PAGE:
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Flash floods were reported in various parts of Singapore during heavy rain on Saturday evening (Nov 10).
The Public Utilities Board said on Facebook at around 8.30pm that several places "experienced intense rain" and added: "About 100mm of rain was recorded over about 1.5 hours from 4.40pm to 6pm at Bukit Panjang. This is about 40% of the average monthly rainfall in Nov.
"Flash floods were reported along Choa Chu Kang Way to Choa Chu Kang Ave 1 and Bukit Batok West Avenue 5 (near Esso petrol station and Bukit Batok Driving Centre)."
PUB officers were at the affected areas to investigate and render assistance.
A video filmed by Stomper Jim shows water gushing at a carpark near Goodview Gardens Block 395A in Bukit Batok West.
He said: "No cars were affected as there was an alternate entrance/exit.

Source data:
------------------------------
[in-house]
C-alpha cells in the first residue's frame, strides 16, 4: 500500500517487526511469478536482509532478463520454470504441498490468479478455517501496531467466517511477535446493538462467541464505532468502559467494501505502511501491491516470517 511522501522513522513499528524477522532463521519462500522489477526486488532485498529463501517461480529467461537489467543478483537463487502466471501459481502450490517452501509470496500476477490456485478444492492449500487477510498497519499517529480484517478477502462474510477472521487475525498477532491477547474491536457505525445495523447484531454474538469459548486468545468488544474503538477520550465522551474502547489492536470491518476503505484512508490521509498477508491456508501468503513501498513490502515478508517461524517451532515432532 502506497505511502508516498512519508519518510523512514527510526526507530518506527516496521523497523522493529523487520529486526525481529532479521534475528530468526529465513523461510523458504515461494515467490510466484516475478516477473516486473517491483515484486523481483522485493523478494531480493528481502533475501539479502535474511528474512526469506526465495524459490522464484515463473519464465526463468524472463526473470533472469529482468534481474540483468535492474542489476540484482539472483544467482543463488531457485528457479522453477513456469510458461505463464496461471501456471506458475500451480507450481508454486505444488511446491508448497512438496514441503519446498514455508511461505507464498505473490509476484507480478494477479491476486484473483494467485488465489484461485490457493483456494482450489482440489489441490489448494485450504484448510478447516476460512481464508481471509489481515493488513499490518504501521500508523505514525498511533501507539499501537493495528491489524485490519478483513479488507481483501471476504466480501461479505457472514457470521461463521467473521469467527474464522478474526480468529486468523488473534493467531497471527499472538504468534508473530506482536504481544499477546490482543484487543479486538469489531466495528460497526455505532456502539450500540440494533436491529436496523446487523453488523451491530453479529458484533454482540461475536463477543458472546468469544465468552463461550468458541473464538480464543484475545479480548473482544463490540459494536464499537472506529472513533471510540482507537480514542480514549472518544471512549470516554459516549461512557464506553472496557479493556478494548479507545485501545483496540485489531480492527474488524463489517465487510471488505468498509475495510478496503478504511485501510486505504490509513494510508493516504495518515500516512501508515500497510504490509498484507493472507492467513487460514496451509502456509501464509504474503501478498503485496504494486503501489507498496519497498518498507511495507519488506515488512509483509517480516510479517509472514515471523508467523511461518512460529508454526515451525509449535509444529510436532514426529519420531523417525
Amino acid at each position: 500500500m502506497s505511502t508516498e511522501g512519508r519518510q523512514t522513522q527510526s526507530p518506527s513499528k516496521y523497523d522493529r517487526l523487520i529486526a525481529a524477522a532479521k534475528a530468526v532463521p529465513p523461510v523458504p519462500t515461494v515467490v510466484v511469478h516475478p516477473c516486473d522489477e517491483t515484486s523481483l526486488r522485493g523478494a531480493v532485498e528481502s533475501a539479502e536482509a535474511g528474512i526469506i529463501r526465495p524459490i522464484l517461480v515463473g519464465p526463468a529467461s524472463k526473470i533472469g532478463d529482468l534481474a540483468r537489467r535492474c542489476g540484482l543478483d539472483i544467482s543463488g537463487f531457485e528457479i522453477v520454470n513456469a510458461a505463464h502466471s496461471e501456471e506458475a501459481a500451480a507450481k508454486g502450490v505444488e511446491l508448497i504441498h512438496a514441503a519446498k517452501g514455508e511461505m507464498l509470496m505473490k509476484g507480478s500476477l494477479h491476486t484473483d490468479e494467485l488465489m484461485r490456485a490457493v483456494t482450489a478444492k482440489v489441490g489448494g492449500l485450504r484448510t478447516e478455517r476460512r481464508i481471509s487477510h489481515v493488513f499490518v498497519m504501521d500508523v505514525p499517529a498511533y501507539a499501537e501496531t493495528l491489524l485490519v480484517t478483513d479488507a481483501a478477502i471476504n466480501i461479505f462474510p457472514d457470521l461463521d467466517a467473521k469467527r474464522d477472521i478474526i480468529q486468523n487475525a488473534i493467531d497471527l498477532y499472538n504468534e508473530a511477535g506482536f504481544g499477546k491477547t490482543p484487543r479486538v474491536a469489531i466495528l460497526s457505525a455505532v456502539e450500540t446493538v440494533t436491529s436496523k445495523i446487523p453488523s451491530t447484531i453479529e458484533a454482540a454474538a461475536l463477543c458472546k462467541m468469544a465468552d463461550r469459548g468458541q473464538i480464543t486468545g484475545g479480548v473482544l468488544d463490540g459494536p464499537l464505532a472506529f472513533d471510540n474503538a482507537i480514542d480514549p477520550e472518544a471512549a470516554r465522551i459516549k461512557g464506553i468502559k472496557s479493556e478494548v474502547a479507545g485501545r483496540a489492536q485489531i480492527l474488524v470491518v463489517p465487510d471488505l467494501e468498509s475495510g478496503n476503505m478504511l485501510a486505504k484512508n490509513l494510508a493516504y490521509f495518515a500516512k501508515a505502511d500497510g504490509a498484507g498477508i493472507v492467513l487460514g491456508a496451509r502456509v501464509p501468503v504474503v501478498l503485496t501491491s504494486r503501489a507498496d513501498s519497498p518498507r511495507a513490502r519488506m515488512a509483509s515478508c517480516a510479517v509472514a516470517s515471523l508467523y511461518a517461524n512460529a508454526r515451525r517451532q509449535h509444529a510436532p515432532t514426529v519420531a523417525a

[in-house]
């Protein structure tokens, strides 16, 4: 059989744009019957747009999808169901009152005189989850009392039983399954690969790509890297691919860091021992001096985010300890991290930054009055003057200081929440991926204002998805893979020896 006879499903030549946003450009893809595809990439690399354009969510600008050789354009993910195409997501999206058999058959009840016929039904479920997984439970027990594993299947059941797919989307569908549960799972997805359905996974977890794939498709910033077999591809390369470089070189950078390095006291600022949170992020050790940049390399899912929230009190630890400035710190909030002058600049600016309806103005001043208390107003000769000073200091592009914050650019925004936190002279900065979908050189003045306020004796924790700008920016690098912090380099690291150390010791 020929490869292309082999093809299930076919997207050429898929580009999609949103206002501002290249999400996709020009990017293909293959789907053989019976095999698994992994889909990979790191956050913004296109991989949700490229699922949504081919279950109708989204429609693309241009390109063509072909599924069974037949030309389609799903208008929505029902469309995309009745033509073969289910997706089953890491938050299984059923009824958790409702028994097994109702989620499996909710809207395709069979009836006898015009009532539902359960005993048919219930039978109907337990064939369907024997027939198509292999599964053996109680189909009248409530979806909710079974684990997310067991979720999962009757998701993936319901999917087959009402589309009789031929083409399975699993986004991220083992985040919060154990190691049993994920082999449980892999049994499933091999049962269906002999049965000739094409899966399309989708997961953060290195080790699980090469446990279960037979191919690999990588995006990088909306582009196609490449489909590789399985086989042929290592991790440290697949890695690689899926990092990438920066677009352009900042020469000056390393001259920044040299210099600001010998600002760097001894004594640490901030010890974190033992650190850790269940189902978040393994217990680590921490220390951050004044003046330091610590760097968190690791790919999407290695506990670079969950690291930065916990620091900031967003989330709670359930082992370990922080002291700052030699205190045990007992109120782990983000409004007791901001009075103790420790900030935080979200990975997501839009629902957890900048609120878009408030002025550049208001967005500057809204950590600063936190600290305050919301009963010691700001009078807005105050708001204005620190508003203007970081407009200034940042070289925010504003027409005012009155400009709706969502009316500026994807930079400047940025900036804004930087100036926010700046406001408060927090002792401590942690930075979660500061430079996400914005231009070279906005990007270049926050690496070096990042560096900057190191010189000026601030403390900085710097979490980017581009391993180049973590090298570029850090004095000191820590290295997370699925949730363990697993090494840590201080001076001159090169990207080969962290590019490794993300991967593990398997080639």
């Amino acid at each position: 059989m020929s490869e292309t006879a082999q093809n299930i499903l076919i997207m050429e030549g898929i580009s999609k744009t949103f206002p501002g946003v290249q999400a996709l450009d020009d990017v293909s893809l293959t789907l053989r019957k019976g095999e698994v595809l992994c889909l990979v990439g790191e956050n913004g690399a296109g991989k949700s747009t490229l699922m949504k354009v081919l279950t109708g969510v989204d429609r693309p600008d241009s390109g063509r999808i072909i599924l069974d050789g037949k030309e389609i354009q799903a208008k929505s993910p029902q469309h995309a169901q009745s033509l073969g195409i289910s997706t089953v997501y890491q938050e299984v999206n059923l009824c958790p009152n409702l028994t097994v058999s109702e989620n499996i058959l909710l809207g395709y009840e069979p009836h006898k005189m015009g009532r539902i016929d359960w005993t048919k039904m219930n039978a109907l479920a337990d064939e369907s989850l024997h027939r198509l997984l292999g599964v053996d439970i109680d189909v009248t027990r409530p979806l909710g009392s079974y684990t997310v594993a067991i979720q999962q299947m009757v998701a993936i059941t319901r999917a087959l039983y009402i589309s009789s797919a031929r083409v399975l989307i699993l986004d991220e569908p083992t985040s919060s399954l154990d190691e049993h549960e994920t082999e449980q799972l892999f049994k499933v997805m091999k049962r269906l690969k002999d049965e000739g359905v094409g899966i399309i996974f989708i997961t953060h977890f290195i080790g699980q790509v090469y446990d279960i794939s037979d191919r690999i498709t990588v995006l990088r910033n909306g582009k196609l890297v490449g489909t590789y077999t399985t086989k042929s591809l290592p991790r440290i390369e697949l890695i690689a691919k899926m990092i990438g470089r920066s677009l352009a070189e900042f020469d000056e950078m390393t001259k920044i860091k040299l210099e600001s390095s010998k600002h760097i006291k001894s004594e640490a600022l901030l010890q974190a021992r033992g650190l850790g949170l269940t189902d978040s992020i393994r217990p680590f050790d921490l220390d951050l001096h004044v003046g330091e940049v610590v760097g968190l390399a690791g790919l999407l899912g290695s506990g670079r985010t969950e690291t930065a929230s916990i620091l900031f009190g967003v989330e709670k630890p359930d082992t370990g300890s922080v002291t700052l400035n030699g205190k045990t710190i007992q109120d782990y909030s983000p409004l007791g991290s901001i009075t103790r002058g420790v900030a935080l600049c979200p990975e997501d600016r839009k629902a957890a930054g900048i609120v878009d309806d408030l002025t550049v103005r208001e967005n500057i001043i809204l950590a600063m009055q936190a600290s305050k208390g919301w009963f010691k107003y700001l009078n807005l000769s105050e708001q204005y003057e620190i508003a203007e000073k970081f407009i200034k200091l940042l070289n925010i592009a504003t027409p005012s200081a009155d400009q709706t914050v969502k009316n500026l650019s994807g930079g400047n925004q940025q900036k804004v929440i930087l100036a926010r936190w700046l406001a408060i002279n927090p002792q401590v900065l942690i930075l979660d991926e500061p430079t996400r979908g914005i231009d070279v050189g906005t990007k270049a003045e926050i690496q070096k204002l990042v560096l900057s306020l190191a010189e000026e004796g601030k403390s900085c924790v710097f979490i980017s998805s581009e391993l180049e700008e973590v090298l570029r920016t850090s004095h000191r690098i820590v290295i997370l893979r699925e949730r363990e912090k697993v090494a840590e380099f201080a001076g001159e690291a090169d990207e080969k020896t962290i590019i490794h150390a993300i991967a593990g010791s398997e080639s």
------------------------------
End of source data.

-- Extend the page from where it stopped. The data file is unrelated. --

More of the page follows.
"The water eventually subsided after the rain stopped."
Stomper Anonymous, a resident at Block 393 in the same estate, said that she and her neighbours had to wade through water.
She told Stomp: "I took these photos and videos when coming out of the lift. Luckily the water didn't enter the lift."
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Stomper Wayne also contributed a picture of a tree log that had apparently fallen over into a canal near Block 383 in Bukit Batok.
He said: "Heavy rain washed the tree trunk down and it got stuck in this particular stream beside the traffic light in front of Block 383.
"The tree trunk was easily four-feet-long (around 120cm), it must be quite a heavy log.
"The branches and loose wooden sticks were all over the pavement."
Photos from Stompers Jeanette and a video from Veron, taken in the Bukit Gombak area, showed how cars were affected by the incident.
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PUB added in its statement: "Inter-monsoon conditions have set in over Singapore and the surrounding region since late October 2018, and are expected to persist into mid November 2018. The first 2 weeks of November 2018 is expected to be wetter than the last fortnight of October 2018."
It also urged members of the public to exercise caution and avoid stepping into or driving into flooded areas.
During heavy rain, you can check PUB's Facebook and its mobile app 'MyWaters' for updates about flooding.
View more photos of the incident in the gallery.